Learn to Speak: Toss a Spear
Human language evolved after our ancestors learned to throw a spear, according to William H. Calvin, in his new book A Brief History of the Mind: From Apes to Intellect and Beyond (Oxford, 2003). Robin Dunbar is not too sure about this, in a book review in the Feb. 26 issue of Nature.1 Although he respects Calvin, he is not convinced of his thesis for the origin of human language:
I found the themes of the book, broadly speaking, congenial, and the account well informed and authoritative, as one might expect from a neuroscientist and science popularist of Calvin’s stature. However, there are aspects of this particular book that I found less satisfying. Calvin’s insistence on the importance of a gesturally based phase to language evolution does not, I think, make sense. Language is a parsing skill, and, even though parsing is a hierarchical process, it seems to me to be a very different kind of skill from that used in coordinated throwing. Manipulating concepts is not the same kind of activity as manipulating muscle masses. Nor does the timing really work. The evidence, as Calvin himself notes, points to a period about 500,000 years ago as the likely timing for the origin of speech, if not full-blown language. But the archaeological record is very clear that real projectile-based hunting did not become widespread until the Upper Palaeolithic revolution, which kicked in around 50,000 years ago (perhaps a little earlier in Africa). The evolution of speech, then, pre-dates the fine muscle control of aimed throwing by a very wide margin.
He also found Calvin’s look into the future “unconvincing.” Nevertheless, Dunbar is glad that “After a century of neglect, the mind has suddenly become an issue of evolutionary interest once again.”
1Robin Dunbar, “Could throwing spears have laid the foundations for language acquisition?”, Nature 427, 783 (26 February 2004); doi:10.1038/427783a.
Dunbar is way too polite with his criticism. Why? Darwin Party members are loathe to call each other stupid. It might provide fodder for those darned creationists.
In support of evolution, all Calvin provides is a just-so story that spear throwing evolved our brains into speech machines. How can that be? It violates the principle learned by every child: “sticks and stones may break my bones, but words will never hurt me.” One would think that words, the later weapon, would be more effective in the struggle for survival.
What Calvin lacks in evidence for evolution he makes up for in evidence against it. Dunbar states:
Notwithstanding the enthusiasm in the 1970s and 1980s for the similarities between humans and our primate cousins, both in popular culture and among academics, the fact is that humans are very different from even our ape sister species. William Calvin’s latest book looks at how different we really are.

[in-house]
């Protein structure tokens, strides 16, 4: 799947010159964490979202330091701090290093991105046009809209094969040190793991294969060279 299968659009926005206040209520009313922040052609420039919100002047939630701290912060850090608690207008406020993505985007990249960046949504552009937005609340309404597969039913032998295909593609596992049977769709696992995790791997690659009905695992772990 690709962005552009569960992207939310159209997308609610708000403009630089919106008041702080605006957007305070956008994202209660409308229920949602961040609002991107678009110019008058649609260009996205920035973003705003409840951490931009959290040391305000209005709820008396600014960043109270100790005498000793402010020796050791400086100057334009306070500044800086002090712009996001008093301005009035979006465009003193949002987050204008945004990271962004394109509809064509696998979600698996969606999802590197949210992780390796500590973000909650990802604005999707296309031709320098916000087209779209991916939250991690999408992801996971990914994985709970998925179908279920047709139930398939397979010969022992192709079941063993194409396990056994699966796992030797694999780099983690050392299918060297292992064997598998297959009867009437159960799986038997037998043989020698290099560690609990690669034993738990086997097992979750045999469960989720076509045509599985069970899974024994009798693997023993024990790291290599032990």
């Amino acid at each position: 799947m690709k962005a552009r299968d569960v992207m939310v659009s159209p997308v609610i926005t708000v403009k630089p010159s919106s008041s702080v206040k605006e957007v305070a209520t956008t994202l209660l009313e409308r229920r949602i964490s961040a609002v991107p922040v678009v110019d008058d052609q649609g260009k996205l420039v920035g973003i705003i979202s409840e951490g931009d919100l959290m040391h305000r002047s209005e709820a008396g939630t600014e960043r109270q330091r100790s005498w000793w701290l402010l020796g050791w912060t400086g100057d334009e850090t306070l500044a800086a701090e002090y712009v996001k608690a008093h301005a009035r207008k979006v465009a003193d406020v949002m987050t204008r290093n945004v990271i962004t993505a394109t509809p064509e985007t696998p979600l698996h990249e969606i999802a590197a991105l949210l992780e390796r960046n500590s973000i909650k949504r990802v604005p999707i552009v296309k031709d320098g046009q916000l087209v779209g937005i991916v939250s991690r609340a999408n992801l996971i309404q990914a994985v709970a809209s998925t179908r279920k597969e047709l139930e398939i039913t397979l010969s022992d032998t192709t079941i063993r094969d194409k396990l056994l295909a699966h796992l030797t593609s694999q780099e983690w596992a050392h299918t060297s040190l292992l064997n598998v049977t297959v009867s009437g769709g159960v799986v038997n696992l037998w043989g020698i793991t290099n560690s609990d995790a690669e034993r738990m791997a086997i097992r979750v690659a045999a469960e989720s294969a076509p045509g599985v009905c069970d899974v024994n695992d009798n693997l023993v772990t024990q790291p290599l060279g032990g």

The essence of Calvin’s argument is that the difference between humans and other animals comes down to what he calls “structured stuff” (that is, coordinated, structured task processing). One of the most obvious examples is the way we deconstruct sentences to expose their meaning.
Apes, of course, have no such abilities, nor are there any transitional forms between us (see 01/20/2004 entry). From this clear statement declaring the gulf between apes and man, he launches into the JSS (just-so story):
We can do this, he argues, because we evolved the capacity to coordinate fine-tuned movements in the context of throwing. The great revolution in human evolutionary history stems from the shift from the older forms of heavy-duty hunting, mostly by dint of thrusting spears, to projectile hunting (throwing spears or using bows), which required careful aiming and much finer coordination.
Practice at these activities fine-tuned the neural machinery that allowed the delicate motor control required for speech and language. Much is made, in this respect, of the growing evidence for the brain’s ability to coopt neural circuits. For example, the neural substrates for reading have different location in the brain in different individuals, as one might expect of a skill that does not have a long evolutionary history. This ’softwiring’, as Calvin calls it, is clearly of major importance in human cognition.
Convinced? This is so lame. So Lamarckian. Even if practice stretched a hunter’s brain, it would not help his kids any more than a giraffe stretching its neck would promote the inheritance of that acquired characteristic. The trait has to get into the gametes.
No problem, we’ll just modify the JSS a little. Presumably, a chance mutation gave a hunter a more complex brain, granting him better aim at spear-throwing. He brought more meat back to the cave, which made him more attractive to the females. So he had more kids bearing the same mutation, who survived to reproductive age while all the others starved. Isn’t evolutionary storytelling fun? You never have to prove your JSS. As long as it keeps the Darwin Party in power, it is such a dreamy, endless pastime.